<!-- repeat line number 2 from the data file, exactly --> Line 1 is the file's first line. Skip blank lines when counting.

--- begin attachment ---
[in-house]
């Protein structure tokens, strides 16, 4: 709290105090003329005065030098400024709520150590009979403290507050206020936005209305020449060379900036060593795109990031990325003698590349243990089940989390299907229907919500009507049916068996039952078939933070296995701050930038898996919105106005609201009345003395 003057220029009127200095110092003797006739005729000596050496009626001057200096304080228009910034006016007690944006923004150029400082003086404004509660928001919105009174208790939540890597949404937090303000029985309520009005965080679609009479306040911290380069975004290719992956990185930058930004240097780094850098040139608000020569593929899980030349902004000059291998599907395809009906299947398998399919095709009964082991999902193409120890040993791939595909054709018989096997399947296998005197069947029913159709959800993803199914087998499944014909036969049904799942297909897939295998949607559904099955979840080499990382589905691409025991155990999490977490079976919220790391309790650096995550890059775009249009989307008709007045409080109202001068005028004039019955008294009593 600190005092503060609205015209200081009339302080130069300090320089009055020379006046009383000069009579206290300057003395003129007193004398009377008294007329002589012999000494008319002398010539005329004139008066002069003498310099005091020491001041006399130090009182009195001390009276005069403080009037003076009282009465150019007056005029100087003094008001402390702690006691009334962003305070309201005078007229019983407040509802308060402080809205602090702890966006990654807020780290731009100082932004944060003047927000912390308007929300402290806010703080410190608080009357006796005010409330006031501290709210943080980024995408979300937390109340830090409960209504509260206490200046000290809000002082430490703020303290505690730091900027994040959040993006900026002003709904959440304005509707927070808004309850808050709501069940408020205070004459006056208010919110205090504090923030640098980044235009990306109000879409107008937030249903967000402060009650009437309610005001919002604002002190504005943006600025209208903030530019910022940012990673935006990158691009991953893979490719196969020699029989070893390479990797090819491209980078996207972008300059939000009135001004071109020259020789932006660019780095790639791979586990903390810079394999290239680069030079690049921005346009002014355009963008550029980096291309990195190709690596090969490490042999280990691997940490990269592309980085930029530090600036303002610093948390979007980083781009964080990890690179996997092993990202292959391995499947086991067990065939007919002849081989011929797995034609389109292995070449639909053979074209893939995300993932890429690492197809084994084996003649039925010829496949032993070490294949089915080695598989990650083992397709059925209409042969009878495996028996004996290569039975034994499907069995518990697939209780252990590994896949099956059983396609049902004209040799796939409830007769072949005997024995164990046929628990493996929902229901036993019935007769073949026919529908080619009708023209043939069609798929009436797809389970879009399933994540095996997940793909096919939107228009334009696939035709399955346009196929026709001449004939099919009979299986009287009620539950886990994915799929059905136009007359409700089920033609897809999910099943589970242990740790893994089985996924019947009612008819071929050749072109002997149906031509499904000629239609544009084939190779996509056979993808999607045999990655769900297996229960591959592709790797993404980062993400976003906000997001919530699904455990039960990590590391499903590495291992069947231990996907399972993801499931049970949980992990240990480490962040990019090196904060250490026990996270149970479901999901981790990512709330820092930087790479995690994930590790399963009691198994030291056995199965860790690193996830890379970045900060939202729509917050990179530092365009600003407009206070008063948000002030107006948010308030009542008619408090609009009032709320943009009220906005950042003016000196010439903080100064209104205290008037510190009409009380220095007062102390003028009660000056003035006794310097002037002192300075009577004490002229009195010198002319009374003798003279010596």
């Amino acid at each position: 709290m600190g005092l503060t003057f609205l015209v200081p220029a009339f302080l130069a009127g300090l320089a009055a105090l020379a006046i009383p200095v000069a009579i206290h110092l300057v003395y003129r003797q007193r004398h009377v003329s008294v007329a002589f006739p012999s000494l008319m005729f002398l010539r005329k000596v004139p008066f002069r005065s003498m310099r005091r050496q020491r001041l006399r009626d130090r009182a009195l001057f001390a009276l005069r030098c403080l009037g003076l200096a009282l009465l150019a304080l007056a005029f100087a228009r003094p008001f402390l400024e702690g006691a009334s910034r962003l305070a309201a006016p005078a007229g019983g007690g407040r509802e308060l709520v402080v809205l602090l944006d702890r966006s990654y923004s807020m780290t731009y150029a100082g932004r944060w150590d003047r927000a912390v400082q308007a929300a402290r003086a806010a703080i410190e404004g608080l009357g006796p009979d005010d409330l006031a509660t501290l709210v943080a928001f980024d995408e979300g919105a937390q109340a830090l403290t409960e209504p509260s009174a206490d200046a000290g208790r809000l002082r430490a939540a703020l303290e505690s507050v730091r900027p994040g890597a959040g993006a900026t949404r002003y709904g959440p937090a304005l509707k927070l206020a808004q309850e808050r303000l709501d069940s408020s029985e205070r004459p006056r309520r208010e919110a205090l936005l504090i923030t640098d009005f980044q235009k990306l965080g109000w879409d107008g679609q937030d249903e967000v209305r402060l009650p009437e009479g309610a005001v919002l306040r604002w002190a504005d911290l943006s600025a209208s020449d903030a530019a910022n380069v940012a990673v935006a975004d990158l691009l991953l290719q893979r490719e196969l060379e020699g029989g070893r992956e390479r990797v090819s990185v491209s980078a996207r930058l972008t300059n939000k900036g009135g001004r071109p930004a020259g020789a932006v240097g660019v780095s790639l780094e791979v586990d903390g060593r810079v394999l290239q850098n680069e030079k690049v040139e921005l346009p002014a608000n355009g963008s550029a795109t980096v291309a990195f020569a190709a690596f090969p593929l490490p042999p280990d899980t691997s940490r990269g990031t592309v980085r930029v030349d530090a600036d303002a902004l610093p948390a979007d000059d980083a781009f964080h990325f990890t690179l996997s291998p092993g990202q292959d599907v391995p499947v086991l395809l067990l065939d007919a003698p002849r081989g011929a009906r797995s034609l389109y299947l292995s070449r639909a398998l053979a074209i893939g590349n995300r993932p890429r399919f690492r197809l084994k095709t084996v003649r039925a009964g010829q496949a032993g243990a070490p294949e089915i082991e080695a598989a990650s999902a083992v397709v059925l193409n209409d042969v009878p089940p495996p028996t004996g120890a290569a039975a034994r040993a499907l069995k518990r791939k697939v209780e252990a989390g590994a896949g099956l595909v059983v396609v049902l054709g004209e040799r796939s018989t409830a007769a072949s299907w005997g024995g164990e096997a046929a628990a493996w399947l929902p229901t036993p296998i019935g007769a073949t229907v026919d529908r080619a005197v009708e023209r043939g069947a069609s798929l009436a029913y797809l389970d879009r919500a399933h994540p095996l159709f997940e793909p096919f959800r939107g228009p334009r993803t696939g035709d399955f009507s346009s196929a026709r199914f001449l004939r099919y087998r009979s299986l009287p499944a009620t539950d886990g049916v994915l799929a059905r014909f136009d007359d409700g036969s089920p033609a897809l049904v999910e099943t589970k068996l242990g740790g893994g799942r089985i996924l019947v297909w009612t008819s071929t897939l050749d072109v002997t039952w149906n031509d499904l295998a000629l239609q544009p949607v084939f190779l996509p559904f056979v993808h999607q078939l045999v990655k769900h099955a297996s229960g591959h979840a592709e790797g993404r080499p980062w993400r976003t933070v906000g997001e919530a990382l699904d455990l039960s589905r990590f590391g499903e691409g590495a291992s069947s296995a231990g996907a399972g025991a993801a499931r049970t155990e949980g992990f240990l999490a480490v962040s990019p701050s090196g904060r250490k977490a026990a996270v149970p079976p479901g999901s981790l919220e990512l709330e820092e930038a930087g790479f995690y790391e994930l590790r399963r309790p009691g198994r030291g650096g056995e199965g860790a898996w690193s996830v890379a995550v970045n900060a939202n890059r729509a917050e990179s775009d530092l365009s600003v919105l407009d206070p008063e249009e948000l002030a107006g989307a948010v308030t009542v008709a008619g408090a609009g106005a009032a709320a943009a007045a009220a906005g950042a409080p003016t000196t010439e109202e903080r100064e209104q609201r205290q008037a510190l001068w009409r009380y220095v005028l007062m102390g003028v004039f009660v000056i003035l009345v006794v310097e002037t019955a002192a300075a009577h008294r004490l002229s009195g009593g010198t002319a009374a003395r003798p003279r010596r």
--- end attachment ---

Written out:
């Protein structure tokens, strides 16, 4: 709290105090003329005065030098400024709520150590009979403290507050206020936005209305020449060379900036060593795109990031990325003698590349243990089940989390299907229907919500009507049916068996039952078939933070296995701050930038898996919105106005609201009345003395 003057220029009127200095110092003797006739005729000596050496009626001057200096304080228009910034006016007690944006923004150029400082003086404004509660928001919105009174208790939540890597949404937090303000029985309520009005965080679609009479306040911290380069975004290719992956990185930058930004240097780094850098040139608000020569593929899980030349902004000059291998599907395809009906299947398998399919095709009964082991999902193409120890040993791939595909054709018989096997399947296998005197069947029913159709959800993803199914087998499944014909036969049904799942297909897939295998949607559904099955979840080499990382589905691409025991155990999490977490079976919220790391309790650096995550890059775009249009989307008709007045409080109202001068005028004039019955008294009593 600190005092503060609205015209200081009339302080130069300090320089009055020379006046009383000069009579206290300057003395003129007193004398009377008294007329002589012999000494008319002398010539005329004139008066002069003498310099005091020491001041006399130090009182009195001390009276005069403080009037003076009282009465150019007056005029100087003094008001402390702690006691009334962003305070309201005078007229019983407040509802308060402080809205602090702890966006990654807020780290731009100082932004944060003047927000912390308007929300402290806010703080410190608080009357006796005010409330006031501290709210943080980024995408979300937390109340830090409960209504509260206490200046000290809000002082430490703020303290505690730091900027994040959040993006900026002003709904959440304005509707927070808004309850808050709501069940408020205070004459006056208010919110205090504090923030640098980044235009990306109000879409107008937030249903967000402060009650009437309610005001919002604002002190504005943006600025209208903030530019910022940012990673935006990158691009991953893979490719196969020699029989070893390479990797090819491209980078996207972008300059939000009135001004071109020259020789932006660019780095790639791979586990903390810079394999290239680069030079690049921005346009002014355009963008550029980096291309990195190709690596090969490490042999280990691997940490990269592309980085930029530090600036303002610093948390979007980083781009964080990890690179996997092993990202292959391995499947086991067990065939007919002849081989011929797995034609389109292995070449639909053979074209893939995300993932890429690492197809084994084996003649039925010829496949032993070490294949089915080695598989990650083992397709059925209409042969009878495996028996004996290569039975034994499907069995518990697939209780252990590994896949099956059983396609049902004209040799796939409830007769072949005997024995164990046929628990493996929902229901036993019935007769073949026919529908080619009708023209043939069609798929009436797809389970879009399933994540095996997940793909096919939107228009334009696939035709399955346009196929026709001449004939099919009979299986009287009620539950886990994915799929059905136009007359409700089920033609897809999910099943589970242990740790893994089985996924019947009612008819071929050749072109002997149906031509499904000629239609544009084939190779996509056979993808999607045999990655769900297996229960591959592709790797993404980062993400976003906000997001919530699904455990039960990590590391499903590495291992069947231990996907399972993801499931049970949980992990240990480490962040990019090196904060250490026990996270149970479901999901981790990512709330820092930087790479995690994930590790399963009691198994030291056995199965860790690193996830890379970045900060939202729509917050990179530092365009600003407009206070008063948000002030107006948010308030009542008619408090609009009032709320943009009220906005950042003016000196010439903080100064209104205290008037510190009409009380220095007062102390003028009660000056003035006794310097002037002192300075009577004490002229009195010198002319009374003798003279010596």